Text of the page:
Why Stalin Plotted To Have John Wayne Killed

John Wayne is synonymous with a specific fantasy: a Hollywood version of the American West where the cowboys are as rugged as the landscapes. But, one chapter of Wayne's real-life reads like a Cold War spy thriller. Some say a Soviet plot carried out many attempts to assassinate the outspokenly anti-communist celebrity, (via The Guardian).

In his 2001 book, "The Man Behind the Myth," the film historian Michael Munn draws from interviews with Wayne himself, Orson Wells, stuntmen, and Russian filmmakers. They all claim firsthand knowledge of the Soviet plot. That said, others, like writer Patrick Lynch for The History Collection, point out the flimsiness of oral accounts. Additionally, the larger-than-life details of the story seem lifted from a Hollywood script. In combination with the rampant propaganda from both the United States and Russia at the time, the story prompts skepticism. Most likely, the story rests somewhere in between truth and fantasy.

A Cold-War Hollywood Tale

The story begins as if it were a spy film. Russian filmmaker, Sergei Gerasimov, attended a 1949 peace conference in New York and brought back word of John Wayne to Joseph Stalin. Whispering in Stalin's ear about the famous American celebrity who was loudly criticizing communism prompted outrage in the Soviet dictator, who then set out to silence Wayne.  Shortly after that, the KGB carried out a series of attempts to kill America's leading cowboy. This story comes from Orson Wells, admittedly not a huge fan of Wayne. However, at least two other Russian filmmakers corroborate Wells' claim (per The Guardian).

Upon hearing of the potential threats against his life, Wayne reportedly said, "No goddamn Commie is gonna frighten me," according to The Scottish Daily Mail (via Pressreader). Then, much like the characters in his films, Wayne took matters into his own hands. When the FBI approached Wayne to tell him that two KGB agents planned to assassinate him at his office, Wayne said that he would take care of it. Along with his scriptwriter Jimmy Grant, Wayne came up with a plan to abduct the would-be assassins. The plan was to kidnap the KGB agents and take them to the beach where they would stage a mock execution to frighten them — clearly a plot cooked up by two people involved in action film. In the end, the FBI agents stepped in and intercepted Stalin's assassins (per The Scottish Daily Mail and The Guardian).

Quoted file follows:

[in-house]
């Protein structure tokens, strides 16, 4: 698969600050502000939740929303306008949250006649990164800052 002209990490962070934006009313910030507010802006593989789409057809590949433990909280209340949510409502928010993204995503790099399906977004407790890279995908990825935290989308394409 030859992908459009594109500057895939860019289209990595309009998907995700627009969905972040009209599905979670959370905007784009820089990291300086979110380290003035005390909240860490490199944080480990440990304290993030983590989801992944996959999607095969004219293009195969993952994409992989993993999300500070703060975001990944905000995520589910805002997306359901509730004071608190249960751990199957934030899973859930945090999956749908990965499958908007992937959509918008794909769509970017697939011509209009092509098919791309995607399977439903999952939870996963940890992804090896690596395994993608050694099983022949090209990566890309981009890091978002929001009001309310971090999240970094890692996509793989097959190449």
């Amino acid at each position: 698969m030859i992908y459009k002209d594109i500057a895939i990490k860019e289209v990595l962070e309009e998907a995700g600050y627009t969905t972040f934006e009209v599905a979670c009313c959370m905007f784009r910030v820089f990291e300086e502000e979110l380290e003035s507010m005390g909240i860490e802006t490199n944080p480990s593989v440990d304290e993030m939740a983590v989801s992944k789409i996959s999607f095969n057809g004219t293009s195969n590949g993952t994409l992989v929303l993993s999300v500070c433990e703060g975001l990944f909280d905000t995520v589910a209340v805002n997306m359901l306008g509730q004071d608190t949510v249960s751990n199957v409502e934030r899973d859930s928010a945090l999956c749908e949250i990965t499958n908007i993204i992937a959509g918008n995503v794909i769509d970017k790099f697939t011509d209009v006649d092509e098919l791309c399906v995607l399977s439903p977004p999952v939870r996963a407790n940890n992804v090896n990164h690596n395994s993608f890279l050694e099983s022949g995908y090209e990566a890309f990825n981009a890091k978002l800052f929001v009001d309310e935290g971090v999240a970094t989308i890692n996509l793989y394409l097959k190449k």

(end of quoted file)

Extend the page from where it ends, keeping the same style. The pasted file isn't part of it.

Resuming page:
A Gang of Stunt People

No one knows whether John Wayne and Jimmy Grant ever got to pull off their beach plot. Though, many say that the two KGB agents remained in the U.S. and began to work for the FBI (via The Guardian). Regardless, the beach plot was only the beginning of Wayne's efforts to outsmart the KGB using the resources available to him: stunt people.

After the first attempt on his life, Wayne grew cautious and disinterested in government intervention. Michael Munn explains, "John shunned FBI protection and did not want his family to know. He moved into a house with a big wall around it."

Wayne enlisted his stunt people to infiltrate local communist groups. According to Munn, the incognito stunt people were successful. In 1955 Wayne's spies identified a plot to assassinate Wayne from a Burbank-based communist group, as The Scottish Daily Mail writes (via Pressreader). Wayne ordered his gang of stunt people to raid the group and "ran them out of town."

Munn's book reports two other attempts to assassinate Wayne. One attempt occurred in Mexico on the set of "Hondo." Later, in Vietnam, a sniper attacked Wayne on a visit to American troops (via Reuters posted on Los Angeles Times). Oddly, years earlier, in 1953, the hit had been officially called off by Nikita Khrushchev, a fan of Wayne's films. In 1958 he apologized to Wayne, stating that the call for his death was part of ​​Stalin's "last five mad years" (per BBC).